Crate training your rescue dog can be seem like a daunting task for anyone or any dog, but it doesn’t have to be as long as you make it fun and part of the routine. And we are here to help you every step of the way (all 7 steps to be exact)! Here are the 7 steps we have found useful for crate training our rescue pups.
Step 1: Choose the Best Crate for your Rescue Dog
Now, no matter what age or size of your pup, buying the right crate is very important. Most place will tell you (and rightfully so) to buy a crate that large enough to allow your pup to stand up, turn around and lay down.
With that said, you don’t want to buy a crate too large either. I had a dog who inherited his older sister’s crate and liked peeing in the back corner which is not where he slept. We used a crate with a divider, so we shrunk it down and it helped cut back the accidents. As he grew, we moved the divider.
As dog owners, you may also have to choose between a kennel crate and a wire crate. Kennel crates provide a more dark and enclosed space whereas a wire crate provides visibility for the pup. It depends on what your dog prefers. Mine like laying in the sun, so the wire crate works great for him to sun bathe.
Step 2: Make Your Pup Comfortable In the Crate
Some dogs like laying on hard surfaces, others like blankets, and others prefer the comfort of a dog bed. Watch your rescue dog over the first few days and see what they like laying on throughout your home and use that knowledge to make them comfortable in the crate.
I learned this the hard way. My dog, likes laying on dog beds and couches but I thought I’d try a blanket. Nope! It didn’t take long for him to shred that thing to pieces!
Step 3: Make the Dog Crate a Positive Experience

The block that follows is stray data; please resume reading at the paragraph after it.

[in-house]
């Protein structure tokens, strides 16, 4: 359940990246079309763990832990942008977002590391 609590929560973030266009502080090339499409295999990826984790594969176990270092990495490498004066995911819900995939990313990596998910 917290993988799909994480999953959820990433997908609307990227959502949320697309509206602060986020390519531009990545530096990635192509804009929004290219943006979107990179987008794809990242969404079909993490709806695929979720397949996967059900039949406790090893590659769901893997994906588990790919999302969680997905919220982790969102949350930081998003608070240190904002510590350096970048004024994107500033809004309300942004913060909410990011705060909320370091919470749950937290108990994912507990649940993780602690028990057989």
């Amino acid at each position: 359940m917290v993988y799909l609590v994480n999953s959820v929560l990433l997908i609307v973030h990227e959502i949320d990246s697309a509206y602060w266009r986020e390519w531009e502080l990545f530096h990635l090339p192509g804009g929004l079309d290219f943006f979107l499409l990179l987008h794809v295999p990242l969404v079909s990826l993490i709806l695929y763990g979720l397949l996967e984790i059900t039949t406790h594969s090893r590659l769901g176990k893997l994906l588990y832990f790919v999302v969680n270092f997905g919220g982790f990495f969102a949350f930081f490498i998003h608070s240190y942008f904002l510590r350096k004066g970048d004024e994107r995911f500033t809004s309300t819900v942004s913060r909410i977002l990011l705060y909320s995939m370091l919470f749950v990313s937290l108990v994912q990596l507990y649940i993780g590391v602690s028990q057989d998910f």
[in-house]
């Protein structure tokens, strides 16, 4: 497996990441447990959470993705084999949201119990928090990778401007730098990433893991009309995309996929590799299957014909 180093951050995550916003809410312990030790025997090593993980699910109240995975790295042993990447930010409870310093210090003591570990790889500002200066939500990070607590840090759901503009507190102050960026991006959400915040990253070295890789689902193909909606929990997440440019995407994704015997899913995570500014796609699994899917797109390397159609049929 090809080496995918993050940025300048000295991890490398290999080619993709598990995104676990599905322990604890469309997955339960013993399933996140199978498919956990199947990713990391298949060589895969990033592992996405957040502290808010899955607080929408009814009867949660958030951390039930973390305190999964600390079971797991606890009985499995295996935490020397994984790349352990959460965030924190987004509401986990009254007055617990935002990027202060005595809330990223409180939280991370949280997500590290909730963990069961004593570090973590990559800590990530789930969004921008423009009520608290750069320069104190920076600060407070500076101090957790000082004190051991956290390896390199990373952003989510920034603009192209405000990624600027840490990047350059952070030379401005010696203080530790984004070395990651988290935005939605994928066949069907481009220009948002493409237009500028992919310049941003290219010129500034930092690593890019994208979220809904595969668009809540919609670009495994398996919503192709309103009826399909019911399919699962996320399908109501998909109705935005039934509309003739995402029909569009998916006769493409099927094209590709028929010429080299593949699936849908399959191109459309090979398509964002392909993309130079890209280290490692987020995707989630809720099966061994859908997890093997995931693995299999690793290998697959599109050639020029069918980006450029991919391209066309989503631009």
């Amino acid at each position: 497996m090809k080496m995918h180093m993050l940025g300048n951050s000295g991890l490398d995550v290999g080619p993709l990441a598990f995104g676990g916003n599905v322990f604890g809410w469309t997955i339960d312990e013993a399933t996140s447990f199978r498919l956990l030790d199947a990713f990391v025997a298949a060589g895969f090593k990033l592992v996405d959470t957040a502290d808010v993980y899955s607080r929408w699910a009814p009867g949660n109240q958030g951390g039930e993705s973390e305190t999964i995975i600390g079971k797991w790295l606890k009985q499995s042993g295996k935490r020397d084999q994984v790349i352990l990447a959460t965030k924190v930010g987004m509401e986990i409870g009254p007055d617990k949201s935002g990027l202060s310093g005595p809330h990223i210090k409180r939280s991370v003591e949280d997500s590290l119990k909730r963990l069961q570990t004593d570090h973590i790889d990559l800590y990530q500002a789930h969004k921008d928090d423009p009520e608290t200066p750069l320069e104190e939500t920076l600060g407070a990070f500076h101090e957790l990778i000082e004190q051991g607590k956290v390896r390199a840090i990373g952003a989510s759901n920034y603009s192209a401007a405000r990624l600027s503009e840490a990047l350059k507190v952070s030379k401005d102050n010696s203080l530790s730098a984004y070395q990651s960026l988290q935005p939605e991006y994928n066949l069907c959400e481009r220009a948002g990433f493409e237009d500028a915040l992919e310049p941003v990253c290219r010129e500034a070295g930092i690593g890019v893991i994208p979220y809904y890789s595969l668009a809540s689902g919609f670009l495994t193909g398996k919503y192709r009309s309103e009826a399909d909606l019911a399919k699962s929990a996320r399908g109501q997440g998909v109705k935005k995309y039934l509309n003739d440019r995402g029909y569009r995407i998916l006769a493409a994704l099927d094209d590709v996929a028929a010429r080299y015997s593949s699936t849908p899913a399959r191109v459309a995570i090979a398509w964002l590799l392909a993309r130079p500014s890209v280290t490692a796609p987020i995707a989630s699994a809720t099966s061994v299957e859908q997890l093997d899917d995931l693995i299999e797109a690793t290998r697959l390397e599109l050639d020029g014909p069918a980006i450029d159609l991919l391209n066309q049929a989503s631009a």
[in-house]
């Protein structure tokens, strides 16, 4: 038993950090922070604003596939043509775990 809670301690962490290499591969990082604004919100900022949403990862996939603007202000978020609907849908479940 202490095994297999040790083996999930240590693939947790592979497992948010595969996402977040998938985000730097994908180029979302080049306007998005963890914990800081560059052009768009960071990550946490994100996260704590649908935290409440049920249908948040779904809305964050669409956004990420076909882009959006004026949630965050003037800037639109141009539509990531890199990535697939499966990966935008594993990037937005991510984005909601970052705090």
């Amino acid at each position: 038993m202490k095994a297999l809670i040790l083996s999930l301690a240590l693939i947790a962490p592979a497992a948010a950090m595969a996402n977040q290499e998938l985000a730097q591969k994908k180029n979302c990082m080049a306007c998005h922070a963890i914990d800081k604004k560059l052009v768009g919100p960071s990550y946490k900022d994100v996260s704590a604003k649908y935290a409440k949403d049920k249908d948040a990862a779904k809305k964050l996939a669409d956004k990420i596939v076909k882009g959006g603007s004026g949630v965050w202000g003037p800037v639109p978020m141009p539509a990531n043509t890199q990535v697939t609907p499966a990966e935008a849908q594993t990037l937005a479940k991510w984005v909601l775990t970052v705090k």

To get your dog comfortable with being in the crate, use positive reinforcement. Your dog may be shy or suspicious of the crate, so make them feel comfortable. Have them enter the crate for dog treats, food, and their favorite toy. Praise your pup for going in the crate (even if you’re coaxing them)!
But never coerce them and create a negative experience with the crate. The crate is not meant for punishment. It’s meant to be a place for your pup to feel comfortable and relax.
Step 4: Associate the Crate with a Dog Command
This step is pretty self explanatory. Use a command specifically for the crate. Every time you attempt to have your pup go into the crate, use a command like “bed” or “place”. When they go into the crate, reward them and continue to reinforce a positive experience and command!
To this day, with our dog 5 years later, we say “Chief place” with a finger point and goes right to his crate. We give him a treat and a toy and he’s a good boy for as long as he’s in his crate.
Step 5: Naked is Free!
Remove dog collars, tags, harnesses, clothes, UGG boots from your dog. You dog should be completely naked in the crate? Why? They could get caught on the crate somehow.
Best case scenario: the turtle neck your dog was wearing is torn up. Worst case scenario: your dog is at risk strangling herself. Take the extra time and make sure your pup isn’t wearing anything.
Step 6: Build Up Time in the Crate over Time
Whether you’re crate training a puppy, adult dogs, or a rescue, it will take time and patience to train your pup. But no worries. Stay calm and consistent in your approach to crate training your companion.
If you have a rescue, you may have to overcome PTSD from a previous experience or separation anxiety. Learn more about handling pups with behavior issues here.
If you have a puppy, you will have to overcome screeching and small bladder. For puppies, you should gradually teach your puppy to remain inside the crate for longer periods, increasing the time that the door remains closed each time you have them go into the crate.
Step 7: All Good Things Take Time
Regardless of puppy or adult dog, it could take months to comfortably crate you dog for a long period of time. Keep in mind crate training isn’t the only thing your new pup.
You are new to them. Your home is new to them. There’s a lot to adjust to! Stay patient, keep it positive, and have fun with it! It’s a great opportunity to build the bond with your dog!